In recognition of National Hispanic Heritage Month and the importance of clear communications between study teams and participants in clinical trials, no matter what their native languages may be, ACRP reached out to Emi Pell, Head of Sales and Marketing (Global) at Conversis, and Cassandra Andrade, Director of Strategic Accounts – Trial Interactive at TransPerfect and Brand Ambassador for Latinos in Clinical Research, to discuss careers and challenges related to translating study documents for patients.
Q: Can you tell us a little bit about how you got into the translations/language services business?
Pell: Before I got into life sciences translation, I worked on the client side. I used to work in brand management and led an account for a major female sanitary product. The biggest barrier for the consumer was understanding how to use the product, so verbalizing and disseminating that information was a huge part of the job. Also, while not technically classified as a medical product, we had a lot of the same requirements in terms of labeling, Instructions for Use, etc. We would spend so much time creating the English content—months, most of the time, and sometimes years. And then, for our international audience (which was significant), we would hand this precious content off to a translation company with the assumption that any linguist working on the project would not only be able to understand the technical material and terms well enough to translate them, but also ensure the content was going to resonate in all of our target markets. Frankly, that just wasn’t the case—the effort put into the original content wasn’t communicated effectively, and the individuals in those target markets lost out as a result. That’s when I started to realize the importance of subject-specific expertise and the significance of “localization” rather than direct translation.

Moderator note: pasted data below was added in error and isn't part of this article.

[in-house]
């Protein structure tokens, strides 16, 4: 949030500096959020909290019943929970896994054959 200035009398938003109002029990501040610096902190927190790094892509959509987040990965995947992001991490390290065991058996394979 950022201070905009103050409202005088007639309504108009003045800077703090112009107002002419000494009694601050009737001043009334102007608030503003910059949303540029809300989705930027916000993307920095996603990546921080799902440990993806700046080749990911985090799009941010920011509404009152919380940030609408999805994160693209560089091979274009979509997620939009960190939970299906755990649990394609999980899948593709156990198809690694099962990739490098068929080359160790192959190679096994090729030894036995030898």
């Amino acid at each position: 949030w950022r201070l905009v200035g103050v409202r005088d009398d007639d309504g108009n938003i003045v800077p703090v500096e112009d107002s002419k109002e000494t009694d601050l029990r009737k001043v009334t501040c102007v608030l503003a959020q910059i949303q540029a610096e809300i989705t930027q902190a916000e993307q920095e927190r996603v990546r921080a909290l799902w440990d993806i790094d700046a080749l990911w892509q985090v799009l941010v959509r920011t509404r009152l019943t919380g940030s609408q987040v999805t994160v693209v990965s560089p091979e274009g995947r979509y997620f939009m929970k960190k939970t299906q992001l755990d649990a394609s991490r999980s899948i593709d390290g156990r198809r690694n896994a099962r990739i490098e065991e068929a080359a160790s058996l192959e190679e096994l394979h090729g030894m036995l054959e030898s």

Now, working in the language services business with the distinct mission to serve our life sciences clients, it’s vital that messaging is accurate, culturally relevant, and resonates. It’s been so rewarding having been part of a journey—particularly over the last few years—where patient communication has truly been prioritized, and I’ll never miss an opportunity to stress how important this continues to be.
Andrade: My background is in public affairs, where I worked on historic U.S. and international initiatives aimed at shifting policies for global companies and U.S. citizens both in the public and private sectors. On a personal level, I was born and raised in the U.S. in a bilingual household, so the ability for me to communicate in two languages has been with me since birth. My first experience working in the life sciences industry was helping a vitally important academic institution translate its consent forms and recruitment materials from English into Spanish, Haitian Creole, and Portuguese for the U.S. Hispanic, Haitian, and Brazilian communities in South Florida. This is where I learned first-hand about some of the many challenges clinical researchers, especially at the site level, faced with patient recruitment and retention.
Q: What kind of training, if any, has been most useful to you (or those who work for you) when it comes to dealing with complicated medical documents—and especially with clinical trial-related documents/content?